Starting with 20,000 credits and a boot full of dreams, your journey begins in the game’s World Map. From here you’ll visit the Used Car dealership to purchase your first car – a bit like how most of us bought our first set of wheels – before hitting the World Circuit.

Cars can be bought from either the Used Car dealership or Brand Central, with the latter having far more on offer. There’s no shortage of cars either, with GT7 featuring over 400 car models from renowned and revered brands from around the world, such as Ferrari, Porsche, Chevrolet, Toyota and more. Each brand has a variety of car types, as well as models from various years, so your collection will have a ton of diversity. There’s a plethora of information that can be gleaned from these menus, with players having the option of exploring a museum and listening to a history lesson dedicated to almost all the brands.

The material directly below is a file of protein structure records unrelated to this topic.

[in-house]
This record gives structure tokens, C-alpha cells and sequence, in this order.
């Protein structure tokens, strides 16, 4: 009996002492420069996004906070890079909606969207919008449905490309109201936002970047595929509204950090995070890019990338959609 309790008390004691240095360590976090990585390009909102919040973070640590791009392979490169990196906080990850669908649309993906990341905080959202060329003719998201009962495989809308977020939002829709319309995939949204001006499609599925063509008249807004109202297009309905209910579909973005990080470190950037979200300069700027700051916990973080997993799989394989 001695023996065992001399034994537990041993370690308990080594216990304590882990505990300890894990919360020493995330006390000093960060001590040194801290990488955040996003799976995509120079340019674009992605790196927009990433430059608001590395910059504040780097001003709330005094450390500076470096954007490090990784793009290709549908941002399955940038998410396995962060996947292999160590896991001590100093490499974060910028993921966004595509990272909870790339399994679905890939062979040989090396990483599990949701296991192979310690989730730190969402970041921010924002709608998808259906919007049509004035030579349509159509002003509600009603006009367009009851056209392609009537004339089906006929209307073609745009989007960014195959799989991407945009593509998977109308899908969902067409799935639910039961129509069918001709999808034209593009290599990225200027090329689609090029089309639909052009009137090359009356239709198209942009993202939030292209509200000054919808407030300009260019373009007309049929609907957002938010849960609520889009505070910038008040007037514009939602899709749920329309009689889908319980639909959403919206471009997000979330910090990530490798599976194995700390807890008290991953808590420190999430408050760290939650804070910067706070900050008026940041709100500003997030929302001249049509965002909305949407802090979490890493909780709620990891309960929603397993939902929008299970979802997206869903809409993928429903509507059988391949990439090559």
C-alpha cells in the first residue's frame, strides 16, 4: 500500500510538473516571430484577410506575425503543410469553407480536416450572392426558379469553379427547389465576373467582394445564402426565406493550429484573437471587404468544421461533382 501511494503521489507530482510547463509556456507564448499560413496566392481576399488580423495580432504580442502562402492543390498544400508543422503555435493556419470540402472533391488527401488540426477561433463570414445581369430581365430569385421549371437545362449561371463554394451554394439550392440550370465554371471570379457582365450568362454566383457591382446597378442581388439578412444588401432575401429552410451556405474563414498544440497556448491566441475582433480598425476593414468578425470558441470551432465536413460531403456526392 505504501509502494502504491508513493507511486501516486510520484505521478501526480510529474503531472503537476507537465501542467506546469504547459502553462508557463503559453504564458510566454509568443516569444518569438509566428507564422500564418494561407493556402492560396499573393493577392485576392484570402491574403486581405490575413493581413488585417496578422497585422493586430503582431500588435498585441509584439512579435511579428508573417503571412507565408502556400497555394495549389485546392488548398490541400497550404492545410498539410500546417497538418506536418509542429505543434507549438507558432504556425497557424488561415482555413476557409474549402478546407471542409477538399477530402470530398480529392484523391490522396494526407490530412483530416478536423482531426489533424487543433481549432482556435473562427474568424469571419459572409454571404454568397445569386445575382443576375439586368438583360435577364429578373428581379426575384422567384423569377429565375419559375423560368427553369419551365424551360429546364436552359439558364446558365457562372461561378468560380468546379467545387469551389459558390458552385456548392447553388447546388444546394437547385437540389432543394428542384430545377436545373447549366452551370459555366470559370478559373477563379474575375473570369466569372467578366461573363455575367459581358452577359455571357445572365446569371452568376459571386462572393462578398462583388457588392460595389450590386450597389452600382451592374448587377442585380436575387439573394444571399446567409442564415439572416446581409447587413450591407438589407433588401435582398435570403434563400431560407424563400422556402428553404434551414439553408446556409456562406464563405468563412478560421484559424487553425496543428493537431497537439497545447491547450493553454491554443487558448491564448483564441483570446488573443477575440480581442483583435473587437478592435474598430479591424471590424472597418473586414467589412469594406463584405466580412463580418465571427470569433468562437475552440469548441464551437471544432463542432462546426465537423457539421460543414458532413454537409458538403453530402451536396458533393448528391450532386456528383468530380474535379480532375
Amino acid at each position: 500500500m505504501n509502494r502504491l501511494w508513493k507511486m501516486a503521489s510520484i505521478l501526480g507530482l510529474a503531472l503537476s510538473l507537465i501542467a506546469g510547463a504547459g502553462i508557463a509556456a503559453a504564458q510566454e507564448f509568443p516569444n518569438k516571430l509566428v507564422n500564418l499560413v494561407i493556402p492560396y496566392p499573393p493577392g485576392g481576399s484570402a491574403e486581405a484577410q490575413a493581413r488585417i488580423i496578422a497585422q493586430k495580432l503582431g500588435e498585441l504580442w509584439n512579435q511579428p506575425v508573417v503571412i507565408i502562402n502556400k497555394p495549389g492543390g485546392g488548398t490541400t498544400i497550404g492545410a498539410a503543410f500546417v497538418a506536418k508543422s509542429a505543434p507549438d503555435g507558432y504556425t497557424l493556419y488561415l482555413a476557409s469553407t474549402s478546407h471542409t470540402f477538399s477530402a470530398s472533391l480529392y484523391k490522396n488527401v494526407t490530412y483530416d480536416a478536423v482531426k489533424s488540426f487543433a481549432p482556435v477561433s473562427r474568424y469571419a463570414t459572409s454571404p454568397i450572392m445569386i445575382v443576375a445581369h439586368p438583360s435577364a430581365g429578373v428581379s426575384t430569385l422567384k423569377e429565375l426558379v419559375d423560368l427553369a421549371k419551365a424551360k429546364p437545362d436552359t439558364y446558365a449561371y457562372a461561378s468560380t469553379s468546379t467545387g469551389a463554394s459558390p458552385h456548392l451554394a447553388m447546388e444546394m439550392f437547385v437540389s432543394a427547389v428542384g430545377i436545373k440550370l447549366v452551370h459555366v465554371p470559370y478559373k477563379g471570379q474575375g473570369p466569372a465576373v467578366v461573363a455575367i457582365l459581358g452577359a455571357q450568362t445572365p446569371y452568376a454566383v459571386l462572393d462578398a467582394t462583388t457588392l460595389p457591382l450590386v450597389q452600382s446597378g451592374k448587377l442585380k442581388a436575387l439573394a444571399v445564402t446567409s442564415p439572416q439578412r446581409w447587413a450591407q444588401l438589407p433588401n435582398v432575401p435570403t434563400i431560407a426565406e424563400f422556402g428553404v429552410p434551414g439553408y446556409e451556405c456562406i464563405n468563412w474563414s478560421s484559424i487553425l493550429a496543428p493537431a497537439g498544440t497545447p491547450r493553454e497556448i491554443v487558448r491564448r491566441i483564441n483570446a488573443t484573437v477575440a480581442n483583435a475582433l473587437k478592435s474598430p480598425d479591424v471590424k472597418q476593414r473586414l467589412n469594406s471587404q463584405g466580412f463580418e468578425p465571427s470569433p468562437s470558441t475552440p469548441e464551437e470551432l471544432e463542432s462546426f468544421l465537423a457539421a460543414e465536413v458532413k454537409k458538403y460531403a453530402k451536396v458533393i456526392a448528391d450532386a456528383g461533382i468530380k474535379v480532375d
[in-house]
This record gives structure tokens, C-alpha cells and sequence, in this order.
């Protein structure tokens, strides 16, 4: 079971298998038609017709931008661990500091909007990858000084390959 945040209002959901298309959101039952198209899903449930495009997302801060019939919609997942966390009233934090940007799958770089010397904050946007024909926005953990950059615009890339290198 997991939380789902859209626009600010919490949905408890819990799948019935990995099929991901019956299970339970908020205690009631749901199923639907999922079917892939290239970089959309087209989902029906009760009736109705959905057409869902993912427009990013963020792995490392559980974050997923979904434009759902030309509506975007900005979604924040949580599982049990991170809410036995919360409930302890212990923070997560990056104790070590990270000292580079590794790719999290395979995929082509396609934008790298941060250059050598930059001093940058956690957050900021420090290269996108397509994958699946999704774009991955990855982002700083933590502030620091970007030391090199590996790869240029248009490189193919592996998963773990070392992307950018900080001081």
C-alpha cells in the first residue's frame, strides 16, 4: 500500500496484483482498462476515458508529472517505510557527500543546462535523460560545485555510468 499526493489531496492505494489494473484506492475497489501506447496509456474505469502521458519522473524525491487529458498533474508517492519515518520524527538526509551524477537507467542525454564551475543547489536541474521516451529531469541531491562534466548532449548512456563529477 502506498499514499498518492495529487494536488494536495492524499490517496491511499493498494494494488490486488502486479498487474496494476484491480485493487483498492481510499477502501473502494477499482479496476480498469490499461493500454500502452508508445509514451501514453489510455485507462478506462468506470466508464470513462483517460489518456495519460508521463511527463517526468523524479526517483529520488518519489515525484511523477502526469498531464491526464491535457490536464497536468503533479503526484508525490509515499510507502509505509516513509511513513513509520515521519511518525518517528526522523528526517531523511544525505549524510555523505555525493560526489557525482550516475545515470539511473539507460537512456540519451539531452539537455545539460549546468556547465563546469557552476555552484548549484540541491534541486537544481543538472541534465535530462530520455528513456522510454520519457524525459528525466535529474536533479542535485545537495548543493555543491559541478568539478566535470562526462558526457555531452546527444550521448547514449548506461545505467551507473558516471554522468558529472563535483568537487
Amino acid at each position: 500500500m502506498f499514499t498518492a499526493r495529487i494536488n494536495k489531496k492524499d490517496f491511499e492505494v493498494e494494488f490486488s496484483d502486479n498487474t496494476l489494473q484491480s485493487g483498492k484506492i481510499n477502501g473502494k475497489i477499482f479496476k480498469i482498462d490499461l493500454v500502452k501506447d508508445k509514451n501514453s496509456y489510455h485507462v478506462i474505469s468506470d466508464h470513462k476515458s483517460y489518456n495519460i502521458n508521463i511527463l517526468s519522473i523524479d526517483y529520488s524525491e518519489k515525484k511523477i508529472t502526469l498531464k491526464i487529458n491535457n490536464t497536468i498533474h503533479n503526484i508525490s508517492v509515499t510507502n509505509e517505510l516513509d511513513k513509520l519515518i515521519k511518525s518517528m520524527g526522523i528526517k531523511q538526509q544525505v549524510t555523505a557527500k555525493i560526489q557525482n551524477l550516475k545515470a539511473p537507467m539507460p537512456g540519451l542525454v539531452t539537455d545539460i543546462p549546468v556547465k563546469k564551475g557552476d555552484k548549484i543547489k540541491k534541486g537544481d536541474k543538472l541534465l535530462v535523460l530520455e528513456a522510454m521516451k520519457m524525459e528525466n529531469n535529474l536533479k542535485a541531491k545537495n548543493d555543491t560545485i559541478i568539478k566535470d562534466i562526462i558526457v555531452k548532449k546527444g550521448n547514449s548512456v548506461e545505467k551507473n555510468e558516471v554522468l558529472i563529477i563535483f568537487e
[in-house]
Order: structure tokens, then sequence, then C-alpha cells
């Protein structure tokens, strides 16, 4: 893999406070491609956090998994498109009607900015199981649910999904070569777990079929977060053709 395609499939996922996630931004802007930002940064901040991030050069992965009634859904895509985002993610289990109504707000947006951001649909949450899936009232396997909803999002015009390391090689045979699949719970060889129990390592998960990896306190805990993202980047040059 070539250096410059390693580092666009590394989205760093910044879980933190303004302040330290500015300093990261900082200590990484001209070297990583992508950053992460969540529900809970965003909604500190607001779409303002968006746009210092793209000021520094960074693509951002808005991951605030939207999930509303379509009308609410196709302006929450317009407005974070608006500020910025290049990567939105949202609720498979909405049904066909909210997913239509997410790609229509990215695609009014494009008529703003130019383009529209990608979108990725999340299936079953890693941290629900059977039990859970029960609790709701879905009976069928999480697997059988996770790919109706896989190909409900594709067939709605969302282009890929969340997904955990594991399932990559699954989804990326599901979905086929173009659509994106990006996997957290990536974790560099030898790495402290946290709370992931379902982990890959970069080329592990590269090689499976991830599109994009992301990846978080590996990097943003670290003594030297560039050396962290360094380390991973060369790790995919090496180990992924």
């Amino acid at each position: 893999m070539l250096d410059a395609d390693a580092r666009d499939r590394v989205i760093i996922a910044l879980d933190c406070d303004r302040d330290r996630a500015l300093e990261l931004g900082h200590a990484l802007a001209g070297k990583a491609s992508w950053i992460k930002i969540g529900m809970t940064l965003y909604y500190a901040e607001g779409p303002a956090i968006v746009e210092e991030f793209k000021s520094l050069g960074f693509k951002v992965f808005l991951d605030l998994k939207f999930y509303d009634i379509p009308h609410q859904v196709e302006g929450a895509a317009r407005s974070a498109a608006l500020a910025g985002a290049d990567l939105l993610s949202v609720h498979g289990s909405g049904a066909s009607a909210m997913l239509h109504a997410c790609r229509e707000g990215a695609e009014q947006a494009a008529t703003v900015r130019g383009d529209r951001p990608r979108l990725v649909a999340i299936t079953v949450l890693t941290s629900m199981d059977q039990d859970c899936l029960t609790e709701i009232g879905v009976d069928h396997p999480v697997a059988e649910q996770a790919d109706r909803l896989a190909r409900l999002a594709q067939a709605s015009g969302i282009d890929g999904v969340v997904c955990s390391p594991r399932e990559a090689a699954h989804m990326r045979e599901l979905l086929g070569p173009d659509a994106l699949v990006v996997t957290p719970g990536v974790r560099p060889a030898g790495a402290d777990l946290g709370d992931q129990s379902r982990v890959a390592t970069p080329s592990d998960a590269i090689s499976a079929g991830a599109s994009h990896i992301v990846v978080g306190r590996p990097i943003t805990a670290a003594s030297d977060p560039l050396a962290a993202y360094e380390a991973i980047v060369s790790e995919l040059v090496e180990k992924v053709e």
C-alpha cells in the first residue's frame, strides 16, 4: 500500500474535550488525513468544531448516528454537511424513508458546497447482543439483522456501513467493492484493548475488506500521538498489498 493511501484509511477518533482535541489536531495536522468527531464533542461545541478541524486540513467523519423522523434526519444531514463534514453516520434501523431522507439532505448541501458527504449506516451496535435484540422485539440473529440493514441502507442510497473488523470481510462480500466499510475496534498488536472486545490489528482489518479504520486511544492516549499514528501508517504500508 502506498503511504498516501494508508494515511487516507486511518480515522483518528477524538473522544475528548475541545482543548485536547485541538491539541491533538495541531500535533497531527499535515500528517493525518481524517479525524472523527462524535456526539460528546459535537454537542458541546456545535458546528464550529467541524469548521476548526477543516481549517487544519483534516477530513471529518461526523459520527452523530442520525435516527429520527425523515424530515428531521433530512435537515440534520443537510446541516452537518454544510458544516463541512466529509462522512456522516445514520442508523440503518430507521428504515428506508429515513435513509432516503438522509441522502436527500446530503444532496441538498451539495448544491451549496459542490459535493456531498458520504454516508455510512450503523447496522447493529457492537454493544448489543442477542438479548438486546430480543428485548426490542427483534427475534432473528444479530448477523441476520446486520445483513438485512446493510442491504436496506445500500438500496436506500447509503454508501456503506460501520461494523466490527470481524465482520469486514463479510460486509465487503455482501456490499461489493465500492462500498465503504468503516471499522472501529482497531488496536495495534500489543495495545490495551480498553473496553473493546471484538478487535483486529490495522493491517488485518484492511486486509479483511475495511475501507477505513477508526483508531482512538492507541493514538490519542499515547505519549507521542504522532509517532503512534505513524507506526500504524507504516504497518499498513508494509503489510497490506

Each vehicle has a certain number of Performance Points (PP), which ultimately determine how good your car is. As you unlock more events, the PP requirements will rise. Over time you’ll need to tune your cars to improve their performance, as well as ensure that they meet regulations of certain races. This is done at the Tuning Shop, where you can purchase parts from five different categories (Sport, Club Sport, Semi-Racing, Racing, and Extreme) and each part will increase or decrease your car’s overall PP (or do nothing). If you really want to get serious you can head to the Garage, where you change everything from your car’s acceleration and braking sensitivity to its aerodynamics.

On the tune

There’s also the GT Auto menu, which will allow players to perform maintenance and services on their vehicles such as oil changes, engine overhauls, as well as the ability to wash your car (got to look good for the cameras). GT7 also has a solid livery editor, which lets players customise their ride’s colour and their driving outfit.